While we (RM, IRL) were surveying abandoned brackish water fishponds (tambak) for otter signs within a young mangrove plantation managed by the state‑owned enterprise Perum Perhutani, four Smooth‑coated otters were observed playing in a canal‑shaped fishpond. As there was evidence of fresh spraints on the surrounding dike, we presume preceding hunting though we did not directly witness foraging. A single Collared kingfisher Halcyon chloris (Alcedinidae) perched on a branch about 1.5 m above the otter group. While the otters were playing in the fishpond (width 4 m, depth 0.5 m), the kingfisher always kept its head turned to the group, seemingly attentive. From a first observation distance of approximately 80 m the four otters approached to a final distance of about four metres, with the kingfisher following for half the stretch. Alternately hovering and perching, the Collared kingfisher was always attentive and oriented towards the otters, never more than two metres behind the group. The observation of the Smooth‑coated otters lasted 20 minutes. After some ten minutes of interaction with the otters, the kingfisher lost interest, probably because of lack of further otter hunting, and flew away without any vocalization.


Group feeding by otters has been reported (Bartels, 1934; 1937; Sody, 1940; Procter, 1963; Furuya, 1976; Chitampalli, 1978; Duplaix, 1980) and the ability of group hunting of L. perspicillata is used by Indian fishermen since centuries to drive fish into their nets (Gudger, 1927). But we do not know of any example of coordinated group feeding behaviour within otters, and only few cases of association between otters and other species have been published.

Interaction between kingfishers and otters was reported from South Africa (Boshoff, 1978), Surinam (Duplaix, 1980) and Thailand (Kruuk et al., 1993). In two cases kingfishers were reportedly in constant attendance with the otters (Boshoff, 1978; Kruuk et al., 1993), and once a kingfisher scavenged on fish scales left over from an otter's meal (Duplaix, 1980). Footprints, latrines with new and old spraints, and a holt proved the frequent use of the Javan site by L. perspicillata. Local forest rangers confirmed observations of the otter throughout the year. Hence a certain familiarity of H. chloris and possibly other bird species may be assumed, which may lead, possibly through learning, to a commensalism‑like bird‑otter interaction.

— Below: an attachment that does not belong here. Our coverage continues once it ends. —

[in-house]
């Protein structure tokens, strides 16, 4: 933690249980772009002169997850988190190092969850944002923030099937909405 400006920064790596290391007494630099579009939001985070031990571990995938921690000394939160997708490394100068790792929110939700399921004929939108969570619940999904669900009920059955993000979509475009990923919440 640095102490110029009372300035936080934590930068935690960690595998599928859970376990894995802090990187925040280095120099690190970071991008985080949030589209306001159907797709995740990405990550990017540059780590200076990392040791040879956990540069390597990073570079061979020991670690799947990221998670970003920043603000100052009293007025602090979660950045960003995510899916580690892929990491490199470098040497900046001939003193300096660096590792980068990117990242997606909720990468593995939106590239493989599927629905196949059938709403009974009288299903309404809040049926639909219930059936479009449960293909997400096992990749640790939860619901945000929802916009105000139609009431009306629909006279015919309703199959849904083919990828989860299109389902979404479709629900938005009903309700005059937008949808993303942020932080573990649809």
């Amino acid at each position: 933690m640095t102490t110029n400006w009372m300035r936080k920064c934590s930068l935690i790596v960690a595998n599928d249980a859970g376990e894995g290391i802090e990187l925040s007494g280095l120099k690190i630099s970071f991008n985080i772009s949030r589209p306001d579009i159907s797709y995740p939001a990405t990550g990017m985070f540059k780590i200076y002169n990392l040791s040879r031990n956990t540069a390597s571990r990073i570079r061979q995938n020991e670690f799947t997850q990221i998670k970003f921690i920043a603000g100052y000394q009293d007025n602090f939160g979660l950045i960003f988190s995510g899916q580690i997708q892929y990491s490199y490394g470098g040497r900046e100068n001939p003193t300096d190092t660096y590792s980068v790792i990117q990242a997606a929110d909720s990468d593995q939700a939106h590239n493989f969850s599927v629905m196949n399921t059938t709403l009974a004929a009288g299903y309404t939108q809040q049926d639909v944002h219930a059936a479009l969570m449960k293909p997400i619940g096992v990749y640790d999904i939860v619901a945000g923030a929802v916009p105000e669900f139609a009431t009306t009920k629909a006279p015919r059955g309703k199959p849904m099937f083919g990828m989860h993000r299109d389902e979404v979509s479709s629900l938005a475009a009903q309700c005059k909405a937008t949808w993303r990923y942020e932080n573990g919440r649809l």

Although associations between egrets and other species, notably grazing cattle, are well known (e.g. Hancock and Kushlan, 1984), none are reported for the Great or Intermediate egret. We assume that the Intermediate egrets are attracted when seeing the flapping fish on the banks. The immediate reaction of the Great egret suggests the bird was familiar with the situation, directly associated the otter movements with potential food, and recognize the subsequent feeding opportunity.

In general, (smaller) animals that live (or are actively cooperating) in groups may benefit from group vigilance and collective defense (against predators). Grouping may help minimizing a predator's effect on the group, e.g., through compact clustering or confusing the attacker (Hamilton, 1971; selfish herd). However, such defences are unlikely explanations for the otters' behaviour: hardly any predators can harm otters in Malaysia and Indonesia (Melisch, 1995). Benefits in improved food source exploitation seem more likely explanations. Gittleman (1989), discussing advantages in food exploitation of carnivore group living, mentions improved chances of finding and catching prey, increasing diversity and size of prey and the successful competing for food (e.g., with scavengers). Furthermore, he refers to possible information exchange, teaching and learning, and more generally, to reproductive access to members of the other sex.

We assume that by spreading out nearly as wide as the creek, the otters may have swept the water body and concentrated prey in front of them. Wildly undulating through the water may have served to confuse and exhaust the prey. Together, these effects increase the otters' chances to locate and catch prey. Note that prey exploits grouping as a method to confuse predators, particularly in open habitat (Hamilton, 1971; Terborgh, 1990). Ironically, in this case a predator has used group hunting to confuse prey.

Advantage to the associating egrets and kingfishers is obvious: increased access to food. Besides, according to Lubis (1995) and Melisch (in prep.) there is no evidence of bird remains in otters' spraints from West Java, and South-east Asia, respectively. It is tempting to see a form of commensalism in these and other reported feeding associations between otters and birds for shallow waters, but that judgement should wait for more field observations to confirm present anecdotal indications.

Acknowledgements - Bas and Bernard thank Roland Melisch, who pointed out that documented observations on cooperation between otters and association with other species are scarce, and therefore coerced them to put their observations to the fore. Roland and Reza are grateful to Bapak Karting and Bapak Suriadi from Perum Perhutani RPH Ciasem, who helped to discover the Javan observation site. The Javan observations were incidental during the joint PHPA/AWB Otter Project.